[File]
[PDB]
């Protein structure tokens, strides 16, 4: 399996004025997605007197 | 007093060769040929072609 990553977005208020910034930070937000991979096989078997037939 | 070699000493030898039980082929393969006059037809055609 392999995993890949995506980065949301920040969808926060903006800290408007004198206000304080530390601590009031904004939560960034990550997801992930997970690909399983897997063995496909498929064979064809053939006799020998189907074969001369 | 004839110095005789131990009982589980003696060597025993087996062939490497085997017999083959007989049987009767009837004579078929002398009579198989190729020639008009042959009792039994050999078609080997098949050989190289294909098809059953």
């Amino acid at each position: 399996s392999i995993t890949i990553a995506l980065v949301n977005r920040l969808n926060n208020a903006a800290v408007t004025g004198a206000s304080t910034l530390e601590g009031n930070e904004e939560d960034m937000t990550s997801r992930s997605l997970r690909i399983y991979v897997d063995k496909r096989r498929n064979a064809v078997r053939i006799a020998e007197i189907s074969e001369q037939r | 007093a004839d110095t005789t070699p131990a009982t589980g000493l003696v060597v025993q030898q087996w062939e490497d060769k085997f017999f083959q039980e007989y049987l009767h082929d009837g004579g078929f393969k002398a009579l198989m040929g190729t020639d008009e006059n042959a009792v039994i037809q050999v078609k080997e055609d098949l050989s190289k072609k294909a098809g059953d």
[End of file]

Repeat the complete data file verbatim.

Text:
[PDB]
């Protein structure tokens, strides 16, 4: 399996004025997605007197 | 007093060769040929072609 990553977005208020910034930070937000991979096989078997037939 | 070699000493030898039980082929393969006059037809055609 392999995993890949995506980065949301920040969808926060903006800290408007004198206000304080530390601590009031904004939560960034990550997801992930997970690909399983897997063995496909498929064979064809053939006799020998189907074969001369 | 004839110095005789131990009982589980003696060597025993087996062939490497085997017999083959007989049987009767009837004579078929002398009579198989190729020639008009042959009792039994050999078609080997098949050989190289294909098809059953």
């Amino acid at each position: 399996s392999i995993t890949i990553a995506l980065v949301n977005r920040l969808n926060n208020a903006a800290v408007t004025g004198a206000s304080t910034l530390e601590g009031n930070e904004e939560d960034m937000t990550s997801r992930s997605l997970r690909i399983y991979v897997d063995k496909r096989r498929n064979a064809v078997r053939i006799a020998e007197i189907s074969e001369q037939r | 007093a004839d110095t005789t070699p131990a009982t589980g000493l003696v060597v025993q030898q087996w062939e490497d060769k085997f017999f083959q039980e007989y049987l009767h082929d009837g004579g078929f393969k002398a009579l198989m040929g190729t020639d008009e006059n042959a009792v039994i037809q050999v078609k080997e055609d098949l050989s190289k072609k294909a098809g059953d």